The first two seasons of "Dexter" benefited from a gripping cat-and-mouse scenario pitting its vigilante antihero against well-matched adversaries -- first another serial killer, and then two dogged detectives.
The first two seasons of “Dexter” benefited from a gripping cat-and-mouse scenario pitting its vigilante antihero against well-matched adversaries — first another serial killer, and then two dogged detectives. No such foe emerges in the initial episodes of the third cycle, but the show does delve deeper into the title character’s sweet but strange personal life, while introducing Jimmy Smits as an assistant district attorney with ties to a key investigation. Even taking a step backward, the show remains Showtime’s best, due in no small part to Emmy nominee Michael C. Hall.
Continuing to blend dark humor with its crime motif, Hall continues to evolve as Dexter Morgan, the Miami P.D. blood-splatter expert who — as trained by his adopted father — lives by a perverse “code” to feed his killing streak: Only exacting final justice against those who deserve it.
What makes Dexter interesting, however, is that despite his coldly homicidal tendencies, he’s not above the occasional slip-up. Here, that includes complications both with a murder that involves the brother of the ambitious Miguel Prado (Smits) and at home with Dexter’s fragile girlfriend Rita (Julie Benz), who gives Dexter a taste of normalcy that clearly makes him uncomfortable.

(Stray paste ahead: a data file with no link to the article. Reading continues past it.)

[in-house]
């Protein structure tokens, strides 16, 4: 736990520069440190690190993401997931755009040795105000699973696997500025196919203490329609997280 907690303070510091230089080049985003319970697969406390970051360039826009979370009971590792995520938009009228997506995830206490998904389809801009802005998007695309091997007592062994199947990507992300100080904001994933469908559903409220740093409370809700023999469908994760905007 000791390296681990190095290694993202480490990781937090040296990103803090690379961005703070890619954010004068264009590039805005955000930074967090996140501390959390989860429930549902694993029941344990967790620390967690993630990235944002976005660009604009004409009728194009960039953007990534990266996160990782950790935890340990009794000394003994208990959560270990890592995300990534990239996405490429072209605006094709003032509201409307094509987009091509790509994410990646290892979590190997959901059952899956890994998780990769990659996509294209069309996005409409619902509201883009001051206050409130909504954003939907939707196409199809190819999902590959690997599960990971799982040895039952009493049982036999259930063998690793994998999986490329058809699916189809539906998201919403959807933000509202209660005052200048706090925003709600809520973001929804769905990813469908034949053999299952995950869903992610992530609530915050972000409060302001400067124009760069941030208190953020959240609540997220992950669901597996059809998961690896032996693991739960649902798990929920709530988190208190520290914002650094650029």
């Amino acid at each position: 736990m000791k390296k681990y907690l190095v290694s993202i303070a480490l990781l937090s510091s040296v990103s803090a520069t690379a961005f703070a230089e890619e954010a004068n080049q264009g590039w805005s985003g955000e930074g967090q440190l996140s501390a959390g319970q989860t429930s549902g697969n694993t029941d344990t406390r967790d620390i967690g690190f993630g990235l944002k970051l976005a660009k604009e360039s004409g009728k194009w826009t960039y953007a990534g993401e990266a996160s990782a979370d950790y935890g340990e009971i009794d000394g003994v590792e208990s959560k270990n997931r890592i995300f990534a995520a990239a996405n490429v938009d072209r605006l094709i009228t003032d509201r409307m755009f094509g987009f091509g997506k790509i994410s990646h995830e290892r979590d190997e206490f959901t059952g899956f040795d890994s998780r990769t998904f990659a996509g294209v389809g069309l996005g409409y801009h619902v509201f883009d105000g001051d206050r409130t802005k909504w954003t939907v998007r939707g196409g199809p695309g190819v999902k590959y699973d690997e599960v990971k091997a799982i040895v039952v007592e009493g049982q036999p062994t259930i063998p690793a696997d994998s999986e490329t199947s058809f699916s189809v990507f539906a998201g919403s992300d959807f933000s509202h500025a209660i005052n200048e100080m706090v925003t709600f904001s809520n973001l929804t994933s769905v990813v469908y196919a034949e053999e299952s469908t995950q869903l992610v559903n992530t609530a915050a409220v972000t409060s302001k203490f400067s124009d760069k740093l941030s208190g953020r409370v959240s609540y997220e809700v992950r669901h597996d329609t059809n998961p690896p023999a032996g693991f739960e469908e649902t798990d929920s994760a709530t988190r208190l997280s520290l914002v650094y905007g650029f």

Smits and Hall play well off each other, but there’s an awkwardness to the way the relationship is structured that keeps the scenes — and for that matter, their entire story arc — from being completely satisfying. Part of it has to do with Dexter having to trust someone — something even approaching friendship — that doesn’t significantly advance the character, inasmuch as these questions retrace the groundwork laid in his interactions with Rita.
The producers also seem to be killing time, more than anything, with Dexter’s adopted and amusing foul-mouthed sister Debra (Jennifer Carpenter), whose frustrations with an unsolved murder and nosy internal affairs cop don’t seem to be going anywhere fast.
With the larger narrative diminished, what remains are the smaller moments. There Hall’s terrific performance — full of sly wit and contradictions — elevates the show, whether he’s enduring a yoga class, interacting with another sadist (as in the dentist) or bringing milk home to Rita and the kids after a rough night of administering vigilante justice.
Despite a streak of attention-getting concepts, few of Showtime’s series have managed to be this fully realized and consistently entertaining. After all, once you get beyond the premise it all comes down to execution, and that’s a task at which “Dexter” excels.